A man dug up an unusual stone and thought it was gold, but his find turned out to be much more valuable

In 2015, David Hole, a resident of Australia, found an unusual piece of rock in the Maryborough Regional Park near Melbourne and thought it was gold. He kept the find for years and tried to split it until he figured out the unique origin of his stone, according to ScienceAlert.

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David Hole remembers the day when, armed with a metal detector, he discovered something unusual - a very heavy reddish stone lying in yellow clay.

Howl brought it home and tried everything to crack the find. He was sure that there was a gold nugget inside the stone, since Maryborough is located in the gold mines. There, in the XNUMXth century, the peak of the so-called Australian gold rush was observed.

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To open his find, Howl used a stone saw, an angle grinder, a drill, and even doused it with acid. However, even a sledgehammer could not break even a crack. It is understandable, because what he tried so hard to split was not a gold nugget.

Years later, he learned that the find was a rare meteorite.

“It had such a sculpted, dimpled appearance,” Melbourne Museum geologist Dermot Henry said in 2019. “Such rocks form when they pass through the atmosphere: they melt on the outside, and the atmosphere shapes them.”

Unable to open the "stone", but still intrigued, Hole took the nugget to the Melbourne Museum for identification.

“I have seen a lot of rocks that people mistake for meteorites,” Henry said.

After 37 years at the museum and examining thousands of stones, only two of the stones Henry brought back turned out to be real meteorites.

This one was one of two.

“If you saw such a stone on the ground and picked it up, it should not be heavy,” said Melbourne Museum geologist Bill Burch.

The researchers published a scientific article describing this 4,6 billion-year-old meteorite and named it Maryborough, after the city near where it was found.

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The stone weighs a whopping 17 kilograms. After using a diamond saw to cut off a small piece, the researchers found that it contained a high percentage of iron. This makes it a common H5 chondrite.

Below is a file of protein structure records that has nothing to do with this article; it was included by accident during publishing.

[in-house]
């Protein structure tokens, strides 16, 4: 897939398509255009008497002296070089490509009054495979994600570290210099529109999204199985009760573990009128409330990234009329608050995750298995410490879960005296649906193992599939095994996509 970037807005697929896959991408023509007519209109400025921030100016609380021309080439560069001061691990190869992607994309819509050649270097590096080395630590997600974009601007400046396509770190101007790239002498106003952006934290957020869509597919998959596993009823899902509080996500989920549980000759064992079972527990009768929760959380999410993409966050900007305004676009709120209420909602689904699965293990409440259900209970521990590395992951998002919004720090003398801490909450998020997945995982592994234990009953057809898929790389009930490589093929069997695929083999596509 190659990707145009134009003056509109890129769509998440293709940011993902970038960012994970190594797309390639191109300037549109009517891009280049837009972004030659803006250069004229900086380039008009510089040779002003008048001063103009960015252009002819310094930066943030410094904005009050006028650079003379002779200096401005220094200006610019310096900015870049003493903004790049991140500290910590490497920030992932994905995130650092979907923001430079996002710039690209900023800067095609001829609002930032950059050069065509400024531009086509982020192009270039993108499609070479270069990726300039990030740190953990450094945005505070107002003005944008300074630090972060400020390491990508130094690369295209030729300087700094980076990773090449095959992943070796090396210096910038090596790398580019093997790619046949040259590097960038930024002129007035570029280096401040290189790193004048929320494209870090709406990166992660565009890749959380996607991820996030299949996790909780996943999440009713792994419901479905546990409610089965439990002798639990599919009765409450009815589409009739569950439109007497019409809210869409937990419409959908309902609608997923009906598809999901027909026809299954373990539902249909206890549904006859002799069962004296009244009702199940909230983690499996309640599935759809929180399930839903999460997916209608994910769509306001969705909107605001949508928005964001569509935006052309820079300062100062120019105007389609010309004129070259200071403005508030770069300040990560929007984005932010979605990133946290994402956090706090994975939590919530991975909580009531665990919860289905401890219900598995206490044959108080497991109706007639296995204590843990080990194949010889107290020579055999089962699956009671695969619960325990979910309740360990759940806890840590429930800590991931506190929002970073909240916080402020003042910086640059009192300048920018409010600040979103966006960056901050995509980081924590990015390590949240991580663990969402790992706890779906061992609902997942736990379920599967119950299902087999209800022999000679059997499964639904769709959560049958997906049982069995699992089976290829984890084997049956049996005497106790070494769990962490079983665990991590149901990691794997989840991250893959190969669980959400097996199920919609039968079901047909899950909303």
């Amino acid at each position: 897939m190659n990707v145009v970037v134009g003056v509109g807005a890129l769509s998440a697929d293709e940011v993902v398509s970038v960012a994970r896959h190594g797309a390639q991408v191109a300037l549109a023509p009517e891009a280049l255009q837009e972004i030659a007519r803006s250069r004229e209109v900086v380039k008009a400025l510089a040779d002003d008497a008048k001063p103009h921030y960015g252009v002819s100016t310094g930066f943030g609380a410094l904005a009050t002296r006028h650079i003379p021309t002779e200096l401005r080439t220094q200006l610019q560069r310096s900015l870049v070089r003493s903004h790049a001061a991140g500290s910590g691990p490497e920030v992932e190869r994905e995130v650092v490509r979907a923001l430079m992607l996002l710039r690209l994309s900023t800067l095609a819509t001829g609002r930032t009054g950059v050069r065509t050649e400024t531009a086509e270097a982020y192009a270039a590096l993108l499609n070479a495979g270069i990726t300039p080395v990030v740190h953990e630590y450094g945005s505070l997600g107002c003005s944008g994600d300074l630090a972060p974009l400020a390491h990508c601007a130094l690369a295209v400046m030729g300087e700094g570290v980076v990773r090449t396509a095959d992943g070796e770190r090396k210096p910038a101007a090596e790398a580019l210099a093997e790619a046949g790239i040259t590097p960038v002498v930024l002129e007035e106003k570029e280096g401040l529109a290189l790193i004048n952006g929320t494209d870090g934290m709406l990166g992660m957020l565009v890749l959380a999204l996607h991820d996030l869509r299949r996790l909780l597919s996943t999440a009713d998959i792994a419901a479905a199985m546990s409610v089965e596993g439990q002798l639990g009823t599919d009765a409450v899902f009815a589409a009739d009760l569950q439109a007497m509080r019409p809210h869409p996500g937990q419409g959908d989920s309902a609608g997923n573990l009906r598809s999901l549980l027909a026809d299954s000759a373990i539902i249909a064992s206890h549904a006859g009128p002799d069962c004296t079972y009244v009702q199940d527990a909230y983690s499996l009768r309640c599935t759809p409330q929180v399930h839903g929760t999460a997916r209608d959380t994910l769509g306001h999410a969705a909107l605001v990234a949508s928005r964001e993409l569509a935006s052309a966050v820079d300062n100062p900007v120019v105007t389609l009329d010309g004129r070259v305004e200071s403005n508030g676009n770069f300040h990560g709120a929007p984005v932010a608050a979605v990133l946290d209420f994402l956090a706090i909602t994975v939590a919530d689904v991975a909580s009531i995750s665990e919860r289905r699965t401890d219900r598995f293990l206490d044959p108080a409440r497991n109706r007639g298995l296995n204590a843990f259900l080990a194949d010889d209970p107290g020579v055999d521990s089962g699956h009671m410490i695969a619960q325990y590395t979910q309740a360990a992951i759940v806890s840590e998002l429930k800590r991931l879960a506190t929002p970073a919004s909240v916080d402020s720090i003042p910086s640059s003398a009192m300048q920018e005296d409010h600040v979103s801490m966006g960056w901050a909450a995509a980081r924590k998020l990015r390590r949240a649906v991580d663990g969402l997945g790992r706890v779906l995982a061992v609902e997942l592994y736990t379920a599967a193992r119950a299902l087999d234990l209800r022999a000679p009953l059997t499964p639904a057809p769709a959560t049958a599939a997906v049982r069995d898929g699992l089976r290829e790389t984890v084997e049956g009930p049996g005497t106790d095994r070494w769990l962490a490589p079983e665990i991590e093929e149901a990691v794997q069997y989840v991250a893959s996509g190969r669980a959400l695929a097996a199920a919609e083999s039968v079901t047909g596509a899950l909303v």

Tiny crystallized droplets of metallic minerals are called chondrules.

“Meteorites provide the cheapest form of space exploration. They take us back in time and provide clues to the age, formation and chemical composition of our solar system, including the Earth,” the geologist explained.

“Some of them allow you to look into the depths of our planet. Others have "stardust". It is even older than our solar system and shows us how stars form and evolve to create the elements of the periodic table. There are also rare meteorites containing organic molecules such as amino acids, the building blocks of life,” he said.
While researchers don't yet know where this meteorite came from or how long it may have been on Earth, they have some speculation.

Our solar system was once a swirling pile of dust and chondrite rocks. Gravity eventually pulled most of this material into the planets, but the rest ended up mostly in the vast asteroid belt.

“This particular meteorite most likely came out of the asteroid belt between Mars and Jupiter, and was pushed out of there by several asteroids that collided with each other, and then once it crashed into the Earth,” says Henry.

Carbon dating suggests that the meteorite has been on Earth for 100 to 1000 years, and several meteors were observed between 1889 and 1951 that may correspond to its arrival on our planet.

The researchers say the Maryborough meteorite is much rarer than gold, making it much more valuable to science. It is one of 17 meteorites ever recorded in the Australian state of Victoria and is the second largest chondrite mass after a huge 55 kg specimen identified in 2003.

“This is only the 17th meteorite found in Victoria, while thousands of gold nuggets have been found,” the expert emphasized.

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This is not even the first meteorite that took several years to reach the museum. In a particularly amazing story, one space rock took 80 years, two owners, and some time as a door stop before it became known what it really was.

Now is probably the best time to check your backyard for particularly heavy and hard-to-break rocks—you may be sitting on a metaphorical gold mine.

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